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Don't Complain That the Polls Were Wrong

Narayana Kocherlakota is a Bloomberg View columnist. He is a professor of economics at the University of Rochester and was president of the Federal Reserve Bank of Minneapolis from 2009 to 2015.
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One big complaint about the latest U.S. election is that “the polls were wrong.” It reveals a complete misunderstanding of what polls -- and statistical forecasts in general -- are supposed to do.

Many people confuse forecasts with fortune-telling. A fortune teller seeks to predict the future with certainty -- an endeavor that I view with suspicion. Statisticians use available information to help us make better decisions when we can’t be sure what will happen in the future. This is essential.

Let’s use a sports analogy. Suppose a football coach has to decide whether to attempt a one-point or two-point conversion after a touchdown. He can’t know with certainty which approach will be successful. He can, however, know how successful they have been in different situations in the past. He can even ask a statistician to calculate probabilities based on a simulation of millions and millions of attempts. He would then combine that information with an assessment of his current situation to make an informed choice.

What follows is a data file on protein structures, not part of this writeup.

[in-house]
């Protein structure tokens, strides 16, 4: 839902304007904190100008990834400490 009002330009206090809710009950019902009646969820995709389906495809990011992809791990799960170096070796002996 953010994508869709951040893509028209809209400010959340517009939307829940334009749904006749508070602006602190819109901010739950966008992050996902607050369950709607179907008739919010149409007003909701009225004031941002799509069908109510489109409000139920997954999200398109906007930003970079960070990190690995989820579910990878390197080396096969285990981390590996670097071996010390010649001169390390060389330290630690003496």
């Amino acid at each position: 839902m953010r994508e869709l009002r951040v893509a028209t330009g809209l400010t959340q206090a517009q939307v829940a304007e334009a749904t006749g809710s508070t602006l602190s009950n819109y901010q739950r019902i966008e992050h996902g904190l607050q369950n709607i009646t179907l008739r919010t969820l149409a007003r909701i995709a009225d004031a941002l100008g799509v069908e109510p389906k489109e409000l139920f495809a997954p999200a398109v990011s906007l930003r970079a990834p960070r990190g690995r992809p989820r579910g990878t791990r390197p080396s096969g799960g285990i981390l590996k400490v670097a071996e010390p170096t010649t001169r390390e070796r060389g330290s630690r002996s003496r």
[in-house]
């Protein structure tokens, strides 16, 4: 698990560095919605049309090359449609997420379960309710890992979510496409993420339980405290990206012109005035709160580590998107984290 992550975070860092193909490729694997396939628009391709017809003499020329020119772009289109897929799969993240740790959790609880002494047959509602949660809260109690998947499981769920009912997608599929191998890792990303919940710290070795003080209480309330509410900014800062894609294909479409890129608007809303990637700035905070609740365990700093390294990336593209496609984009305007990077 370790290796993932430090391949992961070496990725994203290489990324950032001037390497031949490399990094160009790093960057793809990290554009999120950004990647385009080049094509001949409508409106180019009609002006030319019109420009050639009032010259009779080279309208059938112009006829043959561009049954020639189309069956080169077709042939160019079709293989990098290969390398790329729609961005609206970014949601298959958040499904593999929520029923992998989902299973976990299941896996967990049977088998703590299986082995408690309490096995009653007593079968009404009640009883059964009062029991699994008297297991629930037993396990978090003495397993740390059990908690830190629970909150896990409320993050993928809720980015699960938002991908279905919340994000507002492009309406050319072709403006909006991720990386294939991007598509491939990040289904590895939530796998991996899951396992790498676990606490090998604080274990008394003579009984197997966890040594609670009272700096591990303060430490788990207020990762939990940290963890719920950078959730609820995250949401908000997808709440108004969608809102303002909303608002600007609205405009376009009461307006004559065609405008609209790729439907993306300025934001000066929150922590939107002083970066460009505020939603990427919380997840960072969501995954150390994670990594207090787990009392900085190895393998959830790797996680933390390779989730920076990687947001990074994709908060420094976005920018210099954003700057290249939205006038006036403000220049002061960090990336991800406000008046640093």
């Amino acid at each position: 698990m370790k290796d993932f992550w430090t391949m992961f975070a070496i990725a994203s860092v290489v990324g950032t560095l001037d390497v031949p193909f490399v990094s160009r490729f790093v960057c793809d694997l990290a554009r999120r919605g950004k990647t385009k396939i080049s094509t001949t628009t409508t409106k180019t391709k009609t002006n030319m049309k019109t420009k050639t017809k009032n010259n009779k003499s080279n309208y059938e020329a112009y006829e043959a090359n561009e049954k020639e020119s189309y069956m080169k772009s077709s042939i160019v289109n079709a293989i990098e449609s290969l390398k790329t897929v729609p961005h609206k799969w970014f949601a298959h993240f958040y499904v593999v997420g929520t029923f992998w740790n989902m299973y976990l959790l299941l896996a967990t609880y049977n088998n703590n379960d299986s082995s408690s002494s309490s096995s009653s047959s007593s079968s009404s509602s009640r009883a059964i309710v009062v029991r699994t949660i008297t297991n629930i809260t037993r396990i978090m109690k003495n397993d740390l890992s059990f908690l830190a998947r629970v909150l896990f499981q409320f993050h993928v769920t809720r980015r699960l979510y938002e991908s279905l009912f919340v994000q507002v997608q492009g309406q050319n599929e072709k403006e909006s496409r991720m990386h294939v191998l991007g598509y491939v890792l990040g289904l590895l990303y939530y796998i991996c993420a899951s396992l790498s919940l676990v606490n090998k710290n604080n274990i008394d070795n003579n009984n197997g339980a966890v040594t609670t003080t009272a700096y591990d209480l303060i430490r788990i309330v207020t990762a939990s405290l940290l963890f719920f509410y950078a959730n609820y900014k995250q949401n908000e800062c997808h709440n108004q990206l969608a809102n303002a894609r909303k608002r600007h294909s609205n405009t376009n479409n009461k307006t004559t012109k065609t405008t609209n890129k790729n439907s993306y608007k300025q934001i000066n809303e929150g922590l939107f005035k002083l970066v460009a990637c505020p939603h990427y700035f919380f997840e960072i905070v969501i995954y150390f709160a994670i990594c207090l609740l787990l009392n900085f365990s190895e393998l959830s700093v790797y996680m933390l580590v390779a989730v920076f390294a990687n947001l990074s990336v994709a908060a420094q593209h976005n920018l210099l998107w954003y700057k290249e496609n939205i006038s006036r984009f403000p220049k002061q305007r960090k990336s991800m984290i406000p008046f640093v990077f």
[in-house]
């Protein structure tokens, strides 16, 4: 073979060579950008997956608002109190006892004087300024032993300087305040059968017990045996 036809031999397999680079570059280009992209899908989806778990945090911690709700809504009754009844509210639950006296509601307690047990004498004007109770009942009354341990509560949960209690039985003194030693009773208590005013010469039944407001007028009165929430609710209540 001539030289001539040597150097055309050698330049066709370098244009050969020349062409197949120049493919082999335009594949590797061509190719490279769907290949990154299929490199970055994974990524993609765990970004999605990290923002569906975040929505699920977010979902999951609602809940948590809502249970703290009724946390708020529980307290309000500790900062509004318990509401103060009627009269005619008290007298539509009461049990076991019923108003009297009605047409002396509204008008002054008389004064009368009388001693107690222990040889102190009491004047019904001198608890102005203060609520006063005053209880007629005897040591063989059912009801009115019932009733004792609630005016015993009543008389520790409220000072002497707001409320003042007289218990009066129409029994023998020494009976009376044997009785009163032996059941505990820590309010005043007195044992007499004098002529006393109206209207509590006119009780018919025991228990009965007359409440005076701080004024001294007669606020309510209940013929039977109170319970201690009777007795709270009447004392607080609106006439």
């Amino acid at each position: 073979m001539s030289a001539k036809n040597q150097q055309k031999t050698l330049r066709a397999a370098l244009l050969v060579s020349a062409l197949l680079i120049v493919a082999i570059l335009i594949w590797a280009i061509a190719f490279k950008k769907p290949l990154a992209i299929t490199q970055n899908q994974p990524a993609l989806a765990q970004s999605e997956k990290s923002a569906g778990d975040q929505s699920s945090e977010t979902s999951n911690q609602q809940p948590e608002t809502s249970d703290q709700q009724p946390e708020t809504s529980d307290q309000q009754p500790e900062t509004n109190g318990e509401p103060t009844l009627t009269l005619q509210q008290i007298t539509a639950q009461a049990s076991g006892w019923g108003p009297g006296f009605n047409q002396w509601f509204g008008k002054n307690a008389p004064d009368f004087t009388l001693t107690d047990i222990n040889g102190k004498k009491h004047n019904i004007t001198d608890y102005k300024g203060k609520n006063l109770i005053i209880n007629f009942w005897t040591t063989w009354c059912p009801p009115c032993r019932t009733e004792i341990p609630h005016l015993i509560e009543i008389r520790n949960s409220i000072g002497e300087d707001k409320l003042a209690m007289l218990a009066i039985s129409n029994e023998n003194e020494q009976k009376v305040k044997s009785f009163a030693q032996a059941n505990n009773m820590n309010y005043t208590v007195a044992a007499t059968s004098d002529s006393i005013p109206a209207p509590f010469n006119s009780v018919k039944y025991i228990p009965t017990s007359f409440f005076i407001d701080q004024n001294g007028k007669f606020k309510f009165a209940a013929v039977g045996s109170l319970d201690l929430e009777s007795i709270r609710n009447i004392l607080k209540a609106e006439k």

Polls play the same role. Suppose a candidate must decide how to divide ad spending between New York and Iowa. Again, there’s no way to know for certain which approach will generate the most votes. A poll gauges what the candidate’s average performance would be if the election were held millions and millions of times -- an average that we know will probably not describe this particular election. Nonetheless, as a guide to decision-making, it’s useful to know how many votes the candidate is likely to get in each state (if the election were repeated many times).

Most of us probably aren’t making decisions that hinge on the outcome of the election, so for us the polls are just one more piece of news. They matter a lot more for candidates, and some poll or polls presumably informed Hillary Clinton’s decision, for example, not to campaign personally in Wisconsin. That might have been a mistake, given what we now know. But we’ll never know whether it was wrong given the information that the pollster and Clinton had at the time. 

How the Polls Got It Wrong

This column does not necessarily reflect the opinion of the editorial board or Bloomberg LP and its owners.

To contact the author of this story:
Narayana Kocherlakota at nkocherlako1@bloomberg.net

To contact the editor responsible for this story:
Mark Whitehouse at mwhitehouse1@bloomberg.net